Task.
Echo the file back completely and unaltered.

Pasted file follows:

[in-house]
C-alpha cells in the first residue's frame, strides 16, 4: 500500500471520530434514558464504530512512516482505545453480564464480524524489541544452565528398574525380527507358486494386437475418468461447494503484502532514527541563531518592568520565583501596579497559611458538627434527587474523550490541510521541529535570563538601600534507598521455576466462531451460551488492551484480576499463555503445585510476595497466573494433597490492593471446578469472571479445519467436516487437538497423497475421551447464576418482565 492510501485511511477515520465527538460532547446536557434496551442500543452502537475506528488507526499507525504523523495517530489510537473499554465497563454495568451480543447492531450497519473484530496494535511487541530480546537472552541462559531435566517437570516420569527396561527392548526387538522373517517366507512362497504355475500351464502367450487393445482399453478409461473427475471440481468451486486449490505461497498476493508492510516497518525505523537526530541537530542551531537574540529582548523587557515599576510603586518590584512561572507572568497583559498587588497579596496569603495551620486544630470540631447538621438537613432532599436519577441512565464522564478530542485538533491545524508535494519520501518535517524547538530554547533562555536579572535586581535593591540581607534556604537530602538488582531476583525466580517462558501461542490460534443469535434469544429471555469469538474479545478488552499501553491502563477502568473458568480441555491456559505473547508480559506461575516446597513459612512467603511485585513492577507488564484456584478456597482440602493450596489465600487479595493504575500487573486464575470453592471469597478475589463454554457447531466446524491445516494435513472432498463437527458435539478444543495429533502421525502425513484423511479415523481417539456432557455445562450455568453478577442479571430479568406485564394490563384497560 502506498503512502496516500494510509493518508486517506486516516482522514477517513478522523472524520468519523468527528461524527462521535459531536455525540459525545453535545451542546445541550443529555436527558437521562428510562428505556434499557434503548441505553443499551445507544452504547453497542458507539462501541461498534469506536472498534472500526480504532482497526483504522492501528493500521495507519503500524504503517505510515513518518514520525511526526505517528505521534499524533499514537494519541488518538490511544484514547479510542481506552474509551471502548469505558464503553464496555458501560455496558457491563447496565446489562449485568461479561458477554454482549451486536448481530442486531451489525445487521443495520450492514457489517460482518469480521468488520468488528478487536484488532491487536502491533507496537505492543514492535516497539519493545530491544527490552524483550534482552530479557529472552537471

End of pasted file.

[in-house]
C-alpha cells in the first residue's frame, strides 16, 4: 500500500471520530434514558464504530512512516482505545453480564464480524524489541544452565528398574525380527507358486494386437475418468461447494503484502532514527541563531518592568520565583501596579497559611458538627434527587474523550490541510521541529535570563538601600534507598521455576466462531451460551488492551484480576499463555503445585510476595497466573494433597490492593471446578469472571479445519467436516487437538497423497475421551447464576418482565 492510501485511511477515520465527538460532547446536557434496551442500543452502537475506528488507526499507525504523523495517530489510537473499554465497563454495568451480543447492531450497519473484530496494535511487541530480546537472552541462559531435566517437570516420569527396561527392548526387538522373517517366507512362497504355475500351464502367450487393445482399453478409461473427475471440481468451486486449490505461497498476493508492510516497518525505523537526530541537530542551531537574540529582548523587557515599576510603586518590584512561572507572568497583559498587588497579596496569603495551620486544630470540631447538621438537613432532599436519577441512565464522564478530542485538533491545524508535494519520501518535517524547538530554547533562555536579572535586581535593591540581607534556604537530602538488582531476583525466580517462558501461542490460534443469535434469544429471555469469538474479545478488552499501553491502563477502568473458568480441555491456559505473547508480559506461575516446597513459612512467603511485585513492577507488564484456584478456597482440602493450596489465600487479595493504575500487573486464575470453592471469597478475589463454554457447531466446524491445516494435513472432498463437527458435539478444543495429533502421525502425513484423511479415523481417539456432557455445562450455568453478577442479571430479568406485564394490563384497560 502506498503512502496516500494510509493518508486517506486516516482522514477517513478522523472524520468519523468527528461524527462521535459531536455525540459525545453535545451542546445541550443529555436527558437521562428510562428505556434499557434503548441505553443499551445507544452504547453497542458507539462501541461498534469506536472498534472500526480504532482497526483504522492501528493500521495507519503500524504503517505510515513518518514520525511526526505517528505521534499524533499514537494519541488518538490511544484514547479510542481506552474509551471502548469505558464503553464496555458501560455496558457491563447496565446489562449485568461479561458477554454482549451486536448481530442486531451489525445487521443495520450492514457489517460482518469480521468488520468488528478487536484488532491487536502491533507496537505492543514492535516497539519493545530491544527490552524483550534482552530479557529472552537471